Since May 8 Nature has published nine essays – one per week – on contemporary music research. Reflecting the recent extraordinary advances made in our understanding of how the brain perceives music many of the essays focus on results coming out of neuroscience labs (although they also mention workbased on anthropology, acustics, statistics, as well as other disciplines). Among the authors are some of today’s preeminent musicologists, including David Huron, Laurel Trainor, Aniruddh Patel, and John Sloboda. Together, the nine essays touch upon a number of music research’s hardest and most intriguing questions such as the question of why we prefer some combination of pitches and rhythms to other, or the question of whether or not any of the processing mechanisms underlying the experience of music are shared with other cognitive abilities, expecially language.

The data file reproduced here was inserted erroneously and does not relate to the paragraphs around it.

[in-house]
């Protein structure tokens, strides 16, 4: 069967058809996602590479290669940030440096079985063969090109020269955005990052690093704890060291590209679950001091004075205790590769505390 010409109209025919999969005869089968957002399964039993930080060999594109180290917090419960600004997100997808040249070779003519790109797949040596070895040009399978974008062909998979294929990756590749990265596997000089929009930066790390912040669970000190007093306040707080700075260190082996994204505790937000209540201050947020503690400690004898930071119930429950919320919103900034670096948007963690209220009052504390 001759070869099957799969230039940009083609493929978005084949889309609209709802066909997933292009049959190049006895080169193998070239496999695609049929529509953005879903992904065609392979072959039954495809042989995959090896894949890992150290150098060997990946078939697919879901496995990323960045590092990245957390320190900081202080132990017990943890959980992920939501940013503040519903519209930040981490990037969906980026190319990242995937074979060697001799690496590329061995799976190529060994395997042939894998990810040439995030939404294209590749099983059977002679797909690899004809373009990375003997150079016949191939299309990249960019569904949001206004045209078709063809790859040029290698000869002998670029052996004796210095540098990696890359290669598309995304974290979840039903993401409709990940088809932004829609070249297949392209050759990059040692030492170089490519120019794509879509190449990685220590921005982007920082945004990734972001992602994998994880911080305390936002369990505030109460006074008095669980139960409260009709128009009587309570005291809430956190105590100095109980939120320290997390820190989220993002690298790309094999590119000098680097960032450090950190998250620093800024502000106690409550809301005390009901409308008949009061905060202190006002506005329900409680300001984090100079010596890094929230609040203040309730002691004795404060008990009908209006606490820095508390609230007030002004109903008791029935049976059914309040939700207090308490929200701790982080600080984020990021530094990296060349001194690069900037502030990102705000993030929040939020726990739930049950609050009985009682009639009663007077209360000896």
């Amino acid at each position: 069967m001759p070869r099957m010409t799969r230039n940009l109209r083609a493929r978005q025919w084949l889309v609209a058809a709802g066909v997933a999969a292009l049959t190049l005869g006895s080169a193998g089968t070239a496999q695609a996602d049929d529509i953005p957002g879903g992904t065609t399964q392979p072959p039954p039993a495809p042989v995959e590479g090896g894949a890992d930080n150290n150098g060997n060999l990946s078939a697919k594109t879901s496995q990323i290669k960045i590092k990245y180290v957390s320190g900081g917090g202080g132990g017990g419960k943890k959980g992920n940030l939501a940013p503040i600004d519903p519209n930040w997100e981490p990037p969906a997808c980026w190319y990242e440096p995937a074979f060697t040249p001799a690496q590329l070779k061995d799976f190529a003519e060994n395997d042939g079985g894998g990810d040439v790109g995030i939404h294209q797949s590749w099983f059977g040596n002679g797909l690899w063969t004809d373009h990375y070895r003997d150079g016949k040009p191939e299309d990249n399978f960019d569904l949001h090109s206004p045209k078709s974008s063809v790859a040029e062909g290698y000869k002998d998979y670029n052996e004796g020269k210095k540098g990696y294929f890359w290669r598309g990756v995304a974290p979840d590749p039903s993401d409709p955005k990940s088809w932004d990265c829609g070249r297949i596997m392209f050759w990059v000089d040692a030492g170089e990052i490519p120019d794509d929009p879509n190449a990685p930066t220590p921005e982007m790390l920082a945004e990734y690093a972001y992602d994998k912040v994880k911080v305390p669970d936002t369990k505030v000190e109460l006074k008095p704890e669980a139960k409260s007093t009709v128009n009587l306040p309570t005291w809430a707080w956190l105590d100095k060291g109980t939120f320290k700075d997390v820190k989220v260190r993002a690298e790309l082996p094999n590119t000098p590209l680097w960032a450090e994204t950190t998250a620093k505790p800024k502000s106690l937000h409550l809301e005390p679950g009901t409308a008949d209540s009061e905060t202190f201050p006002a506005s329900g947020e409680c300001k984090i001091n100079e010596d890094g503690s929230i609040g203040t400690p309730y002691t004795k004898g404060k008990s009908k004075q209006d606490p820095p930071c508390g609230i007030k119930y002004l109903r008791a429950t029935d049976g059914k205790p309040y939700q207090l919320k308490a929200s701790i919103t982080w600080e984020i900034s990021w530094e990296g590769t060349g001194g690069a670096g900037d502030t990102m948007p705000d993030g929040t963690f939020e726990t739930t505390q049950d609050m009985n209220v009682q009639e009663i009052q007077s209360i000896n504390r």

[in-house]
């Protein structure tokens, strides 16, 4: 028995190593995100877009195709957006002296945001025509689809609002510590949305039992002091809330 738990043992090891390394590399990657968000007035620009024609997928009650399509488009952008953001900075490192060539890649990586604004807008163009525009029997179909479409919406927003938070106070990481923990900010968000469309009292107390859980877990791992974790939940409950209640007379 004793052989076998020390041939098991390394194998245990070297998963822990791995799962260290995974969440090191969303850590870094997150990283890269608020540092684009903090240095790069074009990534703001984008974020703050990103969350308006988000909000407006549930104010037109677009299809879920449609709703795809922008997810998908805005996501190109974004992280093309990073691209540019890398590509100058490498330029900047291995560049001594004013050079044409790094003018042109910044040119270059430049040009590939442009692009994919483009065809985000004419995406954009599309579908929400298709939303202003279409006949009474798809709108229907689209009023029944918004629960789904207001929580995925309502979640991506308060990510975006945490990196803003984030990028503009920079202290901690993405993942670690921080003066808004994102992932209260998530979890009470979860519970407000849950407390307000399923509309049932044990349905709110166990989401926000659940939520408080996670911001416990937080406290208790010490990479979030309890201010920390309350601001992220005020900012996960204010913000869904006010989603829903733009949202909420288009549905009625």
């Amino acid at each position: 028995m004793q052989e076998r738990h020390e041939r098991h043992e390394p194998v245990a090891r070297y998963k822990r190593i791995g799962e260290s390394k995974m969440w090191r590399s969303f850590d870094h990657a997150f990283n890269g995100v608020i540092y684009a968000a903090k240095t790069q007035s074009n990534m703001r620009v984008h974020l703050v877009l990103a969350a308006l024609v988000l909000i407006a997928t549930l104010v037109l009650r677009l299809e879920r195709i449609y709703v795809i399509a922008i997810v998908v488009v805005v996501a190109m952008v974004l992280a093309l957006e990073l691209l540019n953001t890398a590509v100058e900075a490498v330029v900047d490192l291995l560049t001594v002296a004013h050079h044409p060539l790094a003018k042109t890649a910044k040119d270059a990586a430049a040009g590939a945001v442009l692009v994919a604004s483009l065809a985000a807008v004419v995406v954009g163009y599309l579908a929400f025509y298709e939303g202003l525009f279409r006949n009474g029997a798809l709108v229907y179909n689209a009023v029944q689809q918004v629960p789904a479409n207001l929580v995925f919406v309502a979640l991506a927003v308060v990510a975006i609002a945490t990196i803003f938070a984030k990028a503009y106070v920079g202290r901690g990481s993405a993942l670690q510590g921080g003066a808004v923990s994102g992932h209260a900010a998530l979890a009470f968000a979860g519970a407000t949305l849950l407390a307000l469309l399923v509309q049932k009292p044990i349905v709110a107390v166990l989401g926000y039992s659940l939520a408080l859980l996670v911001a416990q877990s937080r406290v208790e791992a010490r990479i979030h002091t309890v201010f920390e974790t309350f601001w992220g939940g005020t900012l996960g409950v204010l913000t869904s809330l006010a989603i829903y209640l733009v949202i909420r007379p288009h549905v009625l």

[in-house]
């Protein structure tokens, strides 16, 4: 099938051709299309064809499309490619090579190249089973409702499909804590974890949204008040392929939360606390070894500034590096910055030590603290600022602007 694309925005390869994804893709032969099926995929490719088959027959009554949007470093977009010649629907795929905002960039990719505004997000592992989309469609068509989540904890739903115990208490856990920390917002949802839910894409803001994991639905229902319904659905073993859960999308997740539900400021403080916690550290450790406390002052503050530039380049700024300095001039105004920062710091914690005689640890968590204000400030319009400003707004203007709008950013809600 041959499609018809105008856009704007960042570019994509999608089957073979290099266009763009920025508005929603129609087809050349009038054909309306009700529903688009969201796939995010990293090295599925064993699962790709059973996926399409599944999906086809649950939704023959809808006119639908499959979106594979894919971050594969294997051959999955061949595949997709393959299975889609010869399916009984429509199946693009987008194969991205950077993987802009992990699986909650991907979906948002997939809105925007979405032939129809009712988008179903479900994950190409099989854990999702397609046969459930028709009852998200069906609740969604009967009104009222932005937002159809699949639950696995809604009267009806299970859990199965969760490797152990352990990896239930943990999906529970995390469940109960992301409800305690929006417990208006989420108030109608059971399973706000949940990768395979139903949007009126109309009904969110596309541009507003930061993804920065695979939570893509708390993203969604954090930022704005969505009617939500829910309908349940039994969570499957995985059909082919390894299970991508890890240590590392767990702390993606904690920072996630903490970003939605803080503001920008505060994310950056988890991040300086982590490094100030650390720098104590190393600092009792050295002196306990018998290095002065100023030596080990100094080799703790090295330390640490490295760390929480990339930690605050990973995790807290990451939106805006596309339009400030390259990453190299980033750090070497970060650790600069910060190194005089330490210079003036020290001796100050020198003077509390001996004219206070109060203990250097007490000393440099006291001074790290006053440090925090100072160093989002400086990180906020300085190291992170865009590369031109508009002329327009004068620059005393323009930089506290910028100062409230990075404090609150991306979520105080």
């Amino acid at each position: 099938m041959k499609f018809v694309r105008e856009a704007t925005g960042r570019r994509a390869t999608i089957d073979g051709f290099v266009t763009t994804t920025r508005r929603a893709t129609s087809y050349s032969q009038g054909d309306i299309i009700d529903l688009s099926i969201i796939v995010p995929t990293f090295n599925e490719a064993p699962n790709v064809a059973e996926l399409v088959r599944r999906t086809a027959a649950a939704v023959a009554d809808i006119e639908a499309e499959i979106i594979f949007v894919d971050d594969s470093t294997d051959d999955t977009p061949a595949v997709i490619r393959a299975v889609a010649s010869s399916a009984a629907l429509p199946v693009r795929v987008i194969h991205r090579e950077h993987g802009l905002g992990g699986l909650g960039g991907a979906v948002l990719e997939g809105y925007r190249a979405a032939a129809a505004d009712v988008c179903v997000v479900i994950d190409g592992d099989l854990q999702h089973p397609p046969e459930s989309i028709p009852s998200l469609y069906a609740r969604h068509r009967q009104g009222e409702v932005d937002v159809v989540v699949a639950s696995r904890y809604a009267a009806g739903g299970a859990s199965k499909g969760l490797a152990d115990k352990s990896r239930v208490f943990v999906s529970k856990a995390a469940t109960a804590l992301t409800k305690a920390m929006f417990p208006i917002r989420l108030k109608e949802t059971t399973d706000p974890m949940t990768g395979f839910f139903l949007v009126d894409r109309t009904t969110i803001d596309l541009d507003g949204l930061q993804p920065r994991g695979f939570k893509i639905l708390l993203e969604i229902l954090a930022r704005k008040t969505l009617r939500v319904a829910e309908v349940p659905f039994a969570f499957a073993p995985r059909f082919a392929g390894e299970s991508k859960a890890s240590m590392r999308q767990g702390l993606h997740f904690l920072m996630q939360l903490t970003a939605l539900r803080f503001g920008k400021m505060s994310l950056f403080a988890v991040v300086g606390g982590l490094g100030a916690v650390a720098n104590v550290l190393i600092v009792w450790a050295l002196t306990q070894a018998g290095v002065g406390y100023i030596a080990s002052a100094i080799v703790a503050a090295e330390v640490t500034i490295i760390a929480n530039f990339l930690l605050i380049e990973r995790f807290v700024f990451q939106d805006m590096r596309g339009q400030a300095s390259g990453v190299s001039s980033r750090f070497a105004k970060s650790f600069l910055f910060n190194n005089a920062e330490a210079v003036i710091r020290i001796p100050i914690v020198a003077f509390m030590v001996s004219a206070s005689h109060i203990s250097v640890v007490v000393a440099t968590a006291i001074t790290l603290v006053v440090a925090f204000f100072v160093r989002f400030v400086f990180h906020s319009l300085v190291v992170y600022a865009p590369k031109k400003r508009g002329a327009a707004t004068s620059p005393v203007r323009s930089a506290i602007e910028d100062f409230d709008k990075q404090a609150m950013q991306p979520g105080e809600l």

With the publication of the last essay Nature has made all nine essays available for free. Go to this site where it is also possible to download a special edition of the Nature Podcast containing interviews with two of the authors, Philip Ball and John Sloboda.

I spend the morning reading all nine essays, and while they are all highly engaging I couldn’t help thinking that we still deperately need a comprehensive review of the whole range of neuroscience research on music conducted in the last five or ten years. The only book even attemting to introduce this body of work in a popular form is Daniel Levitin‘s This is Your Brain on Music, and I think it is fair to say that this book only manages to cover but a fraction of the many, many exiting results currently being published. Could this be a job for the incomparable Carl Zimmer?